MINNEAPOLIS — Dr. William Doherty wears many hats. He’s a professor of family social science at the University of Minnesota. He’s a licensed marriage and family therapist as well as a licensed psychologist.
He is also the co-founder of Better Angels, a non-profit that teaches people how to talk to each other.
As someone who wears all those hats, he says he sees a lot of similarities between marriage counseling and the principles of Better Angels.
“Reds and blues share a country together,” Doherty said. “That’s why they come to Better Angels workshops. They’re worried about the country and the polarization. One of the reasons couples come to marriage counseling is they’re worried about their marriage.”
In 2019 the numbers look bleak. The Pew Research Center says of the people surveyed, 85 percent of people say the tone and nature of political debate in this country has become more negative over the last several years. 12 percent say it hasn’t changed and three percent say it’s become more positive. Just by looking at this, this “marriage” between the two parties looks to be in jeopardy.
“We’re in a sad time, a lot of historians think that we are more polarized in the nation since the Civil War,” Doherty said.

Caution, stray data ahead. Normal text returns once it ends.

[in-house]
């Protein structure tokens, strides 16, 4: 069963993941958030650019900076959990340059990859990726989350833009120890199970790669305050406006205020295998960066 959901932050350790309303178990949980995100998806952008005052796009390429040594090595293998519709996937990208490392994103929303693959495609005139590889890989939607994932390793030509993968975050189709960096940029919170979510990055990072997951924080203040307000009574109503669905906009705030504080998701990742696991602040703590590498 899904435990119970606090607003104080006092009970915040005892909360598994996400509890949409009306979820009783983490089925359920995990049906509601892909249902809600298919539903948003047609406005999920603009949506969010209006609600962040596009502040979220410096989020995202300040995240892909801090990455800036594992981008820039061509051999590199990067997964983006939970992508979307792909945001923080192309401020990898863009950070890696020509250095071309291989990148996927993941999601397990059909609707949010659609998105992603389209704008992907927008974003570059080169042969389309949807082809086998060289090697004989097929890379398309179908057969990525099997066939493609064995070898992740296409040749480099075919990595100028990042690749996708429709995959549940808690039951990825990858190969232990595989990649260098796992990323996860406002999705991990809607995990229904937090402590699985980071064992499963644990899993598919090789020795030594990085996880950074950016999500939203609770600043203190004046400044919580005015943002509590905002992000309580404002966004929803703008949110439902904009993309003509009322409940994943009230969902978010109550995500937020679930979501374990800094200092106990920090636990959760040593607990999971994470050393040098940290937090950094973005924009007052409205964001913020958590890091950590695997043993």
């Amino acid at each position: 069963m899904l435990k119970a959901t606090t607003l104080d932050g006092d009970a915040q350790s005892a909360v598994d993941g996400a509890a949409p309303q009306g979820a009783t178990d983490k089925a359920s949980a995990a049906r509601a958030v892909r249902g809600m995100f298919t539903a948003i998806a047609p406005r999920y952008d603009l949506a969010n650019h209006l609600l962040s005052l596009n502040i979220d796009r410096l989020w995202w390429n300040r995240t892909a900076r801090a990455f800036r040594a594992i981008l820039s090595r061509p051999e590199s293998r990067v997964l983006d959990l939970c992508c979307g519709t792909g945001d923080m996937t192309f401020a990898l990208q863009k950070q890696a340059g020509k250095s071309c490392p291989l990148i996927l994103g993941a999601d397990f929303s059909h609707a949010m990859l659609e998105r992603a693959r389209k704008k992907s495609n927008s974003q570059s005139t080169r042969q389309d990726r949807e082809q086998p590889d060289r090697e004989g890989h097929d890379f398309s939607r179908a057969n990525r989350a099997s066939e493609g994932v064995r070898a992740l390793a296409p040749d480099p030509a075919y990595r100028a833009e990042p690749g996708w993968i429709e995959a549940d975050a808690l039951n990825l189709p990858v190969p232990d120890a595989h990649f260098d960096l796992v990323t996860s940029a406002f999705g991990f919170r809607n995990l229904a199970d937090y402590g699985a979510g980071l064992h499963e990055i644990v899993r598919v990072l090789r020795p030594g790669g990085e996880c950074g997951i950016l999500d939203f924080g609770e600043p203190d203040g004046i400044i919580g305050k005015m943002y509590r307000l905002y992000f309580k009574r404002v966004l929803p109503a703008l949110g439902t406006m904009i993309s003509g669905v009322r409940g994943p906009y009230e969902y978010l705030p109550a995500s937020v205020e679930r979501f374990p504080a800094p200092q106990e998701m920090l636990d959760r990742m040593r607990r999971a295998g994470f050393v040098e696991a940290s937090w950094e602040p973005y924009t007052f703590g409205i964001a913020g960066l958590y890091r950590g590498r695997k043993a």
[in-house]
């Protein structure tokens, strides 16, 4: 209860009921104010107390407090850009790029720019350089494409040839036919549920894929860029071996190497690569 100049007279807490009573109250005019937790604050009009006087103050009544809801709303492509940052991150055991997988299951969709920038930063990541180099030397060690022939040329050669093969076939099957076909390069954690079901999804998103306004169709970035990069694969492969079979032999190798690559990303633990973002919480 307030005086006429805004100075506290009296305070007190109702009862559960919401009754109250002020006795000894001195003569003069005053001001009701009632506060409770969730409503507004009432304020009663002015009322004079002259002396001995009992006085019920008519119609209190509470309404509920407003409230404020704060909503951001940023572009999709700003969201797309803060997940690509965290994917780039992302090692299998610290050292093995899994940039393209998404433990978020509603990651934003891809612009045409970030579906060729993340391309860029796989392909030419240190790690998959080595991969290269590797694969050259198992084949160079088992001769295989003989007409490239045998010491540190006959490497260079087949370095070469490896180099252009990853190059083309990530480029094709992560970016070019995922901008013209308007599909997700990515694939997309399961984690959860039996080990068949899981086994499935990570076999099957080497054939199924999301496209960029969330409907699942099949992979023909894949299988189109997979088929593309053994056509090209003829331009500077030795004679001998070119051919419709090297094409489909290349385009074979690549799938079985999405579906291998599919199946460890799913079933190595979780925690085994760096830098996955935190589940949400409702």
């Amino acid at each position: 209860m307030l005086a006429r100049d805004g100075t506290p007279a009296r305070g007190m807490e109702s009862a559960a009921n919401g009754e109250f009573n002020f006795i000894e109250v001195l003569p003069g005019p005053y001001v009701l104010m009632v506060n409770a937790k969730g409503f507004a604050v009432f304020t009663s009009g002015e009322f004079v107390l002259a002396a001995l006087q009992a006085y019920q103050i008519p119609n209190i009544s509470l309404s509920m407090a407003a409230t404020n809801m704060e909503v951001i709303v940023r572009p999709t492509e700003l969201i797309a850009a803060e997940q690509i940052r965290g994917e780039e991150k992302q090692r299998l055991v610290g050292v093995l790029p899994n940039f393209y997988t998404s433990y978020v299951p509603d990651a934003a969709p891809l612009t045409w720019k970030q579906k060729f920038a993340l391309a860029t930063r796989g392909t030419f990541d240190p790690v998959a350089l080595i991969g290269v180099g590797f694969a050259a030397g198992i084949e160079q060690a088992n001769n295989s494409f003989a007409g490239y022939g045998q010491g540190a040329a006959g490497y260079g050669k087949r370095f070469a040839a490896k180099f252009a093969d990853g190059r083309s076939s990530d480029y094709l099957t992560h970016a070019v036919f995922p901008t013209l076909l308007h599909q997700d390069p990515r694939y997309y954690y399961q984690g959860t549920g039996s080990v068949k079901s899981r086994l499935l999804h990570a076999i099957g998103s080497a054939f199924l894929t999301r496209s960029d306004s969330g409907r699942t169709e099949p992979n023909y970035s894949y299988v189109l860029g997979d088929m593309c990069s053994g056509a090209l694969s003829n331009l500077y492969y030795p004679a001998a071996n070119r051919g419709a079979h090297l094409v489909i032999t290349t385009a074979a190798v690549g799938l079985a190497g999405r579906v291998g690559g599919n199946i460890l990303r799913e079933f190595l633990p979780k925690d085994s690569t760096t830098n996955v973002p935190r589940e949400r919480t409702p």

The dialogue on social media is also reflective of this. It’s difficult to talk about almost anything online. It’s hard to talk about the Star Spangled Banner, the United States Flag, the Pledge of Allegiance – even the debate surrounding whether an African American woman should play Ariel as the Little Mermaid in the live-action film is heating up. This, all over a mermaid. A fictional character.
“We are living in a very contentious time where there are so many symbols of our divisions,” Doherty said. “The statues, the Pledge of Allegiance, the flag, the Star Spangled Banner. Images, symbols, some fiction have become flash points for us.”
And Doherty says the reason we assign so much emotion to these things is that we have fundamentally mistaken the other side’s policy for its character.
“We confuse the policy with the values and the goals,” Doherty said. “What people learn in Better Angels workshops is we share a common humanity and a set of aspirations for the country even though we differ for how we get there.”
He further explains that Better Angels isn’t a program that’s designed to make best friends of our strangers and enemies.
“Our goal is not to have anyone change their minds,” Doherty said. “That’s the key thing. The first ground rule is we’re here to explain ourselves to listen and to learn about one another. Not to get anybody to change their mind.”
Interested in participating in a Better Angels workshop near you? You can find the scheduled events here. Better Angels hosts workshops in 36 states.